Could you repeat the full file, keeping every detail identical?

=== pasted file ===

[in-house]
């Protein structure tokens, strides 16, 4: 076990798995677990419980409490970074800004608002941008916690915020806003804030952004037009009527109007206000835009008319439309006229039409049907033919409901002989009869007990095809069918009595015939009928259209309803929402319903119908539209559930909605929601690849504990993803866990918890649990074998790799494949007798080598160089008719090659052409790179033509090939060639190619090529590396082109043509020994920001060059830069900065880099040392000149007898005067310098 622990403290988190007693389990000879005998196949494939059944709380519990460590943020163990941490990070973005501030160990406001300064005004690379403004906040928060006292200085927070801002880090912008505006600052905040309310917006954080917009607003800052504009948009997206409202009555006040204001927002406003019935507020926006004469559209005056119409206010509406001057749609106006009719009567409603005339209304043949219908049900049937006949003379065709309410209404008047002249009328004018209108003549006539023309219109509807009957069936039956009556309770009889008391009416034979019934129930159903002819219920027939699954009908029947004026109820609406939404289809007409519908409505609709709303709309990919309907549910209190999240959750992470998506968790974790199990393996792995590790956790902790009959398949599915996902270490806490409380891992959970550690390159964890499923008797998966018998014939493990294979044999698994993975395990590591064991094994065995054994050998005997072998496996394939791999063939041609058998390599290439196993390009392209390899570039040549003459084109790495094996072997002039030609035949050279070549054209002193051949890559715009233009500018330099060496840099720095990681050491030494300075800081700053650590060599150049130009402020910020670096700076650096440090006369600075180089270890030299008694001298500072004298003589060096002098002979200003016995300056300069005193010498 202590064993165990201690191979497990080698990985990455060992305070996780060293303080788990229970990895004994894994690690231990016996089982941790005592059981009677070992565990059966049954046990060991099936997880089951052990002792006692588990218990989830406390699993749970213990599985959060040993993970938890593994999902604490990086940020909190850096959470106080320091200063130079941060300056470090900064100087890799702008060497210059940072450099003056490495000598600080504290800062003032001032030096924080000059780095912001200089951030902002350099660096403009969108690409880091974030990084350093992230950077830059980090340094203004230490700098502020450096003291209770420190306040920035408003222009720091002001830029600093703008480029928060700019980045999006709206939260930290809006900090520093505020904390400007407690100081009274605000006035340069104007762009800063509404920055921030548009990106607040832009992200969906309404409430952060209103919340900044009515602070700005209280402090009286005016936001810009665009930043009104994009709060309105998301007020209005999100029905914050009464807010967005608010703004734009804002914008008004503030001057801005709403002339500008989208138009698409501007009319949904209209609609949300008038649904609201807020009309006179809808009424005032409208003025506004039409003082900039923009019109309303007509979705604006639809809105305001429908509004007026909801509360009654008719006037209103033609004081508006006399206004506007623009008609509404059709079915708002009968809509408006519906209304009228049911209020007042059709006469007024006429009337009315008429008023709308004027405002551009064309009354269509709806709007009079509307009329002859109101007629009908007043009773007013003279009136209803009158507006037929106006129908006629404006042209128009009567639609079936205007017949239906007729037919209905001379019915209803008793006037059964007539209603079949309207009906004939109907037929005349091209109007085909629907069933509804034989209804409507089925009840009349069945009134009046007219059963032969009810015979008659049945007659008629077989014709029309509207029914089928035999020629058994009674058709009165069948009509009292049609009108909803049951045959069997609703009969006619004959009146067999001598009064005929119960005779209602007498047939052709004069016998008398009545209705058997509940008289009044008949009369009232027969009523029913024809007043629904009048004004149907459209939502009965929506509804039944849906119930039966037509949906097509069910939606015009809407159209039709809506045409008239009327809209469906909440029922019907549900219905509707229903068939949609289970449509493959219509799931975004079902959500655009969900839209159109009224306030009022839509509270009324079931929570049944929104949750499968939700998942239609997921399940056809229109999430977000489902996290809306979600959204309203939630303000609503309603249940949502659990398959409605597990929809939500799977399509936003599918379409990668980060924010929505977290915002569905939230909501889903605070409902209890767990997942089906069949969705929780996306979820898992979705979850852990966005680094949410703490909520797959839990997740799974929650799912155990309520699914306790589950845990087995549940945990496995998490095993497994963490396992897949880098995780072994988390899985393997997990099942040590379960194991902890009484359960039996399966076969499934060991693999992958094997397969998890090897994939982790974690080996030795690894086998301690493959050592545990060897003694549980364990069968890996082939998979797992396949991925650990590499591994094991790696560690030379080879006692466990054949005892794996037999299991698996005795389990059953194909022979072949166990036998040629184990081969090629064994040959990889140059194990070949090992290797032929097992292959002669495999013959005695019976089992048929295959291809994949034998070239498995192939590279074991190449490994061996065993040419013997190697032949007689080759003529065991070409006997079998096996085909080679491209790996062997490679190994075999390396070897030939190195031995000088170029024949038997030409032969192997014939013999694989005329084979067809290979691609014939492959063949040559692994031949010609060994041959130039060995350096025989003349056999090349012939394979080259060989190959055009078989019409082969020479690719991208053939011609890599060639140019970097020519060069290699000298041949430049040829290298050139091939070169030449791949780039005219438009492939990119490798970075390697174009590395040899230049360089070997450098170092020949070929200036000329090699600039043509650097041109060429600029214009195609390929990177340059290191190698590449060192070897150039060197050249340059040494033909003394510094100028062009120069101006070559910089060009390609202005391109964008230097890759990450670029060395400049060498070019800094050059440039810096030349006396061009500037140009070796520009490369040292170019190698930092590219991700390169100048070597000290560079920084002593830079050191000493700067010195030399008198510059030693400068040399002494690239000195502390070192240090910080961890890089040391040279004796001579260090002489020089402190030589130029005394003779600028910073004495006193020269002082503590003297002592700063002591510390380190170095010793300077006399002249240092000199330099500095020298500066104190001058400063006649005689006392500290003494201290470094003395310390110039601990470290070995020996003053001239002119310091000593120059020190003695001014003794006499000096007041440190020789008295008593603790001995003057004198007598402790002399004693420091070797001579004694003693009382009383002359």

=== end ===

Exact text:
[in-house]
């Protein structure tokens, strides 16, 4: 076990798995677990419980409490970074800004608002941008916690915020806003804030952004037009009527109007206000835009008319439309006229039409049907033919409901002989009869007990095809069918009595015939009928259209309803929402319903119908539209559930909605929601690849504990993803866990918890649990074998790799494949007798080598160089008719090659052409790179033509090939060639190619090529590396082109043509020994920001060059830069900065880099040392000149007898005067310098 622990403290988190007693389990000879005998196949494939059944709380519990460590943020163990941490990070973005501030160990406001300064005004690379403004906040928060006292200085927070801002880090912008505006600052905040309310917006954080917009607003800052504009948009997206409202009555006040204001927002406003019935507020926006004469559209005056119409206010509406001057749609106006009719009567409603005339209304043949219908049900049937006949003379065709309410209404008047002249009328004018209108003549006539023309219109509807009957069936039956009556309770009889008391009416034979019934129930159903002819219920027939699954009908029947004026109820609406939404289809007409519908409505609709709303709309990919309907549910209190999240959750992470998506968790974790199990393996792995590790956790902790009959398949599915996902270490806490409380891992959970550690390159964890499923008797998966018998014939493990294979044999698994993975395990590591064991094994065995054994050998005997072998496996394939791999063939041609058998390599290439196993390009392209390899570039040549003459084109790495094996072997002039030609035949050279070549054209002193051949890559715009233009500018330099060496840099720095990681050491030494300075800081700053650590060599150049130009402020910020670096700076650096440090006369600075180089270890030299008694001298500072004298003589060096002098002979200003016995300056300069005193010498 202590064993165990201690191979497990080698990985990455060992305070996780060293303080788990229970990895004994894994690690231990016996089982941790005592059981009677070992565990059966049954046990060991099936997880089951052990002792006692588990218990989830406390699993749970213990599985959060040993993970938890593994999902604490990086940020909190850096959470106080320091200063130079941060300056470090900064100087890799702008060497210059940072450099003056490495000598600080504290800062003032001032030096924080000059780095912001200089951030902002350099660096403009969108690409880091974030990084350093992230950077830059980090340094203004230490700098502020450096003291209770420190306040920035408003222009720091002001830029600093703008480029928060700019980045999006709206939260930290809006900090520093505020904390400007407690100081009274605000006035340069104007762009800063509404920055921030548009990106607040832009992200969906309404409430952060209103919340900044009515602070700005209280402090009286005016936001810009665009930043009104994009709060309105998301007020209005999100029905914050009464807010967005608010703004734009804002914008008004503030001057801005709403002339500008989208138009698409501007009319949904209209609609949300008038649904609201807020009309006179809808009424005032409208003025506004039409003082900039923009019109309303007509979705604006639809809105305001429908509004007026909801509360009654008719006037209103033609004081508006006399206004506007623009008609509404059709079915708002009968809509408006519906209304009228049911209020007042059709006469007024006429009337009315008429008023709308004027405002551009064309009354269509709806709007009079509307009329002859109101007629009908007043009773007013003279009136209803009158507006037929106006129908006629404006042209128009009567639609079936205007017949239906007729037919209905001379019915209803008793006037059964007539209603079949309207009906004939109907037929005349091209109007085909629907069933509804034989209804409507089925009840009349069945009134009046007219059963032969009810015979008659049945007659008629077989014709029309509207029914089928035999020629058994009674058709009165069948009509009292049609009108909803049951045959069997609703009969006619004959009146067999001598009064005929119960005779209602007498047939052709004069016998008398009545209705058997509940008289009044008949009369009232027969009523029913024809007043629904009048004004149907459209939502009965929506509804039944849906119930039966037509949906097509069910939606015009809407159209039709809506045409008239009327809209469906909440029922019907549900219905509707229903068939949609289970449509493959219509799931975004079902959500655009969900839209159109009224306030009022839509509270009324079931929570049944929104949750499968939700998942239609997921399940056809229109999430977000489902996290809306979600959204309203939630303000609503309603249940949502659990398959409605597990929809939500799977399509936003599918379409990668980060924010929505977290915002569905939230909501889903605070409902209890767990997942089906069949969705929780996306979820898992979705979850852990966005680094949410703490909520797959839990997740799974929650799912155990309520699914306790589950845990087995549940945990496995998490095993497994963490396992897949880098995780072994988390899985393997997990099942040590379960194991902890009484359960039996399966076969499934060991693999992958094997397969998890090897994939982790974690080996030795690894086998301690493959050592545990060897003694549980364990069968890996082939998979797992396949991925650990590499591994094991790696560690030379080879006692466990054949005892794996037999299991698996005795389990059953194909022979072949166990036998040629184990081969090629064994040959990889140059194990070949090992290797032929097992292959002669495999013959005695019976089992048929295959291809994949034998070239498995192939590279074991190449490994061996065993040419013997190697032949007689080759003529065991070409006997079998096996085909080679491209790996062997490679190994075999390396070897030939190195031995000088170029024949038997030409032969192997014939013999694989005329084979067809290979691609014939492959063949040559692994031949010609060994041959130039060995350096025989003349056999090349012939394979080259060989190959055009078989019409082969020479690719991208053939011609890599060639140019970097020519060069290699000298041949430049040829290298050139091939070169030449791949780039005219438009492939990119490798970075390697174009590395040899230049360089070997450098170092020949070929200036000329090699600039043509650097041109060429600029214009195609390929990177340059290191190698590449060192070897150039060197050249340059040494033909003394510094100028062009120069101006070559910089060009390609202005391109964008230097890759990450670029060395400049060498070019800094050059440039810096030349006396061009500037140009070796520009490369040292170019190698930092590219991700390169100048070597000290560079920084002593830079050191000493700067010195030399008198510059030693400068040399002494690239000195502390070192240090910080961890890089040391040279004796001579260090002489020089402190030589130029005394003779600028910073004495006193020269002082503590003297002592700063002591510390380190170095010793300077006399002249240092000199330099500095020298500066104190001058400063006649005689006392500290003494201290470094003395310390110039601990470290070995020996003053001239002119310091000593120059020190003695001014003794006499000096007041440190020789008295008593603790001995003057004198007598402790002399004693420091070797001579004694003693009382009383002359």